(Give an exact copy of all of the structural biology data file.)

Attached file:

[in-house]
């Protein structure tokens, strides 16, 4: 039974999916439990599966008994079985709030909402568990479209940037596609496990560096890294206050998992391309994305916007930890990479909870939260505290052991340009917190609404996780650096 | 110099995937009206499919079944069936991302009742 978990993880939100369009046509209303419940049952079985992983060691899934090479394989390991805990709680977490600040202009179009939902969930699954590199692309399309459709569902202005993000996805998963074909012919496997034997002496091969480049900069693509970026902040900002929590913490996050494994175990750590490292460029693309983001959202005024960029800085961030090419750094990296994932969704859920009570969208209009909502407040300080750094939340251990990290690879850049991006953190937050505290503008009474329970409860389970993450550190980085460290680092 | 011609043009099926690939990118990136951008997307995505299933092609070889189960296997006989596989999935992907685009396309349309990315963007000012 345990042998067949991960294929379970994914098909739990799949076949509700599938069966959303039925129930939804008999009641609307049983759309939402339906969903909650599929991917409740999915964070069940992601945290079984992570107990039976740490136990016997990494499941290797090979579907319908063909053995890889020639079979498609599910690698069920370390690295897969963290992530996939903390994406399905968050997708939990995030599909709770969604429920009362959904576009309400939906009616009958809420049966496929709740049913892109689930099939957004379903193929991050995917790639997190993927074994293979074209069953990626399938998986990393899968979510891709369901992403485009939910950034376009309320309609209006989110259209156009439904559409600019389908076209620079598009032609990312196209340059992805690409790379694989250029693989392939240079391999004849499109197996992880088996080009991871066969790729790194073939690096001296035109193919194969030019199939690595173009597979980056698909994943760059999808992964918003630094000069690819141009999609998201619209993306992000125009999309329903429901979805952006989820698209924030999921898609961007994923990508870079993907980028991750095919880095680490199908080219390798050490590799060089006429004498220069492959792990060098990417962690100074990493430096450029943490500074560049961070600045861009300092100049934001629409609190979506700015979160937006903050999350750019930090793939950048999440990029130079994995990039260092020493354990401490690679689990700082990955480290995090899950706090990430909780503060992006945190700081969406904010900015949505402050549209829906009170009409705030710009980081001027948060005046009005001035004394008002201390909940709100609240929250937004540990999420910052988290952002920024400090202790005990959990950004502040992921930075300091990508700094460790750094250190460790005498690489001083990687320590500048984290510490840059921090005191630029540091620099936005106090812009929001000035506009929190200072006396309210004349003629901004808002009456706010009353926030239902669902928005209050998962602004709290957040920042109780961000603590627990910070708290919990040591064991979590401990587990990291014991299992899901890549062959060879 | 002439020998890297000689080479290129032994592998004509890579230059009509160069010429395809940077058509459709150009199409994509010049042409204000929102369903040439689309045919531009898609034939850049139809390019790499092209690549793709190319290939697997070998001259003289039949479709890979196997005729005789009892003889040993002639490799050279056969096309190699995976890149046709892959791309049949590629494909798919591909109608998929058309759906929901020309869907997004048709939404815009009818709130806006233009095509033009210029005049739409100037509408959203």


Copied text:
[in-house]
């Protein structure tokens, strides 16, 4: 039974999916439990599966008994079985709030909402568990479209940037596609496990560096890294206050998992391309994305916007930890990479909870939260505290052991340009917190609404996780650096 | 110099995937009206499919079944069936991302009742 978990993880939100369009046509209303419940049952079985992983060691899934090479394989390991805990709680977490600040202009179009939902969930699954590199692309399309459709569902202005993000996805998963074909012919496997034997002496091969480049900069693509970026902040900002929590913490996050494994175990750590490292460029693309983001959202005024960029800085961030090419750094990296994932969704859920009570969208209009909502407040300080750094939340251990990290690879850049991006953190937050505290503008009474329970409860389970993450550190980085460290680092 | 011609043009099926690939990118990136951008997307995505299933092609070889189960296997006989596989999935992907685009396309349309990315963007000012 345990042998067949991960294929379970994914098909739990799949076949509700599938069966959303039925129930939804008999009641609307049983759309939402339906969903909650599929991917409740999915964070069940992601945290079984992570107990039976740490136990016997990494499941290797090979579907319908063909053995890889020639079979498609599910690698069920370390690295897969963290992530996939903390994406399905968050997708939990995030599909709770969604429920009362959904576009309400939906009616009958809420049966496929709740049913892109689930099939957004379903193929991050995917790639997190993927074994293979074209069953990626399938998986990393899968979510891709369901992403485009939910950034376009309320309609209006989110259209156009439904559409600019389908076209620079598009032609990312196209340059992805690409790379694989250029693989392939240079391999004849499109197996992880088996080009991871066969790729790194073939690096001296035109193919194969030019199939690595173009597979980056698909994943760059999808992964918003630094000069690819141009999609998201619209993306992000125009999309329903429901979805952006989820698209924030999921898609961007994923990508870079993907980028991750095919880095680490199908080219390798050490590799060089006429004498220069492959792990060098990417962690100074990493430096450029943490500074560049961070600045861009300092100049934001629409609190979506700015979160937006903050999350750019930090793939950048999440990029130079994995990039260092020493354990401490690679689990700082990955480290995090899950706090990430909780503060992006945190700081969406904010900015949505402050549209829906009170009409705030710009980081001027948060005046009005001035004394008002201390909940709100609240929250937004540990999420910052988290952002920024400090202790005990959990950004502040992921930075300091990508700094460790750094250190460790005498690489001083990687320590500048984290510490840059921090005191630029540091620099936005106090812009929001000035506009929190200072006396309210004349003629901004808002009456706010009353926030239902669902928005209050998962602004709290957040920042109780961000603590627990910070708290919990040591064991979590401990587990990291014991299992899901890549062959060879 | 002439020998890297000689080479290129032994592998004509890579230059009509160069010429395809940077058509459709150009199409994509010049042409204000929102369903040439689309045919531009898609034939850049139809390019790499092209690549793709190319290939697997070998001259003289039949479709890979196997005729005789009892003889040993002639490799050279056969096309190699995976890149046709892959791309049949590629494909798919591909109608998929058309759906929901020309869907997004048709939404815009009818709130806006233009095509033009210029005049739409100037509408959203």